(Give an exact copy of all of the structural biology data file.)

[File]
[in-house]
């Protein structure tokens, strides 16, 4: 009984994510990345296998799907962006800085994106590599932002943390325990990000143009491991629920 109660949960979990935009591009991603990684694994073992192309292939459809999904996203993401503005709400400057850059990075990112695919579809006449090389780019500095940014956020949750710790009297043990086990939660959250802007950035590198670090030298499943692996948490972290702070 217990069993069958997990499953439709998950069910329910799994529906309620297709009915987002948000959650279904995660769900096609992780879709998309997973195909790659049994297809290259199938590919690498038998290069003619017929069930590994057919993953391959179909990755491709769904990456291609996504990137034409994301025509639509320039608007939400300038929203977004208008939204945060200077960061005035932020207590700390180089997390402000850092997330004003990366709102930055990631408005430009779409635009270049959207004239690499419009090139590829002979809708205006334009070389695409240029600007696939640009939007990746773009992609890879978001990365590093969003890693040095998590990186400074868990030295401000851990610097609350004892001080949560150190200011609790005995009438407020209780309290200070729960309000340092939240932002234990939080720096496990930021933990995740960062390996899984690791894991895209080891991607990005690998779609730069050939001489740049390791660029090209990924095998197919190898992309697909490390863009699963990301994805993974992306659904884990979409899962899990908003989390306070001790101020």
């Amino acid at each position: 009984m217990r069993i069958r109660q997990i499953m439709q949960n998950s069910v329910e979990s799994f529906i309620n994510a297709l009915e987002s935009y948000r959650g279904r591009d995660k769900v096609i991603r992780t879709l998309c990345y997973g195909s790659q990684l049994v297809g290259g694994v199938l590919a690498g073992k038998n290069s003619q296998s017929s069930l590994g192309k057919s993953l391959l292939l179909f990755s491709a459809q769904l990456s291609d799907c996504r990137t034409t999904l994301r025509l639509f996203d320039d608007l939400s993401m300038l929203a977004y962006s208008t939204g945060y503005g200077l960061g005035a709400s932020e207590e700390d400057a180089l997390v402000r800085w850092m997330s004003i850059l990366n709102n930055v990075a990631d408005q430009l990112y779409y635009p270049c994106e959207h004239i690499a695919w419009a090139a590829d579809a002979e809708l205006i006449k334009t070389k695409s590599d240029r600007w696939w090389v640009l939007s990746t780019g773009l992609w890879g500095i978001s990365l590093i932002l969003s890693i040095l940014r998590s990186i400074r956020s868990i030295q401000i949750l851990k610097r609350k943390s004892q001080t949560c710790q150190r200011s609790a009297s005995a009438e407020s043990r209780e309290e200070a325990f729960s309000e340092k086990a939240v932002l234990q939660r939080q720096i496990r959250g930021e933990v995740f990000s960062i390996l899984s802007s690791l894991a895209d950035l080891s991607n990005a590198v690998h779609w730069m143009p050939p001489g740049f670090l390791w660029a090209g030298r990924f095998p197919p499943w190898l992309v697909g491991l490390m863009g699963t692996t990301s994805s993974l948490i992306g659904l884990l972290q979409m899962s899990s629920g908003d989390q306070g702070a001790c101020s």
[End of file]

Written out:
[in-house]
């Protein structure tokens, strides 16, 4: 009984994510990345296998799907962006800085994106590599932002943390325990990000143009491991629920 109660949960979990935009591009991603990684694994073992192309292939459809999904996203993401503005709400400057850059990075990112695919579809006449090389780019500095940014956020949750710790009297043990086990939660959250802007950035590198670090030298499943692996948490972290702070 217990069993069958997990499953439709998950069910329910799994529906309620297709009915987002948000959650279904995660769900096609992780879709998309997973195909790659049994297809290259199938590919690498038998290069003619017929069930590994057919993953391959179909990755491709769904990456291609996504990137034409994301025509639509320039608007939400300038929203977004208008939204945060200077960061005035932020207590700390180089997390402000850092997330004003990366709102930055990631408005430009779409635009270049959207004239690499419009090139590829002979809708205006334009070389695409240029600007696939640009939007990746773009992609890879978001990365590093969003890693040095998590990186400074868990030295401000851990610097609350004892001080949560150190200011609790005995009438407020209780309290200070729960309000340092939240932002234990939080720096496990930021933990995740960062390996899984690791894991895209080891991607990005690998779609730069050939001489740049390791660029090209990924095998197919190898992309697909490390863009699963990301994805993974992306659904884990979409899962899990908003989390306070001790101020």
């Amino acid at each position: 009984m217990r069993i069958r109660q997990i499953m439709q949960n998950s069910v329910e979990s799994f529906i309620n994510a297709l009915e987002s935009y948000r959650g279904r591009d995660k769900v096609i991603r992780t879709l998309c990345y997973g195909s790659q990684l049994v297809g290259g694994v199938l590919a690498g073992k038998n290069s003619q296998s017929s069930l590994g192309k057919s993953l391959l292939l179909f990755s491709a459809q769904l990456s291609d799907c996504r990137t034409t999904l994301r025509l639509f996203d320039d608007l939400s993401m300038l929203a977004y962006s208008t939204g945060y503005g200077l960061g005035a709400s932020e207590e700390d400057a180089l997390v402000r800085w850092m997330s004003i850059l990366n709102n930055v990075a990631d408005q430009l990112y779409y635009p270049c994106e959207h004239i690499a695919w419009a090139a590829d579809a002979e809708l205006i006449k334009t070389k695409s590599d240029r600007w696939w090389v640009l939007s990746t780019g773009l992609w890879g500095i978001s990365l590093i932002l969003s890693i040095l940014r998590s990186i400074r956020s868990i030295q401000i949750l851990k610097r609350k943390s004892q001080t949560c710790q150190r200011s609790a009297s005995a009438e407020s043990r209780e309290e200070a325990f729960s309000e340092k086990a939240v932002l234990q939660r939080q720096i496990r959250g930021e933990v995740f990000s960062i390996l899984s802007s690791l894991a895209d950035l080891s991607n990005a590198v690998h779609w730069m143009p050939p001489g740049f670090l390791w660029a090209g030298r990924f095998p197919p499943w190898l992309v697909g491991l490390m863009g699963t692996t990301s994805s993974l948490i992306g659904l884990l972290q979409m899962s899990s629920g908003d989390q306070g702070a001790c101020s």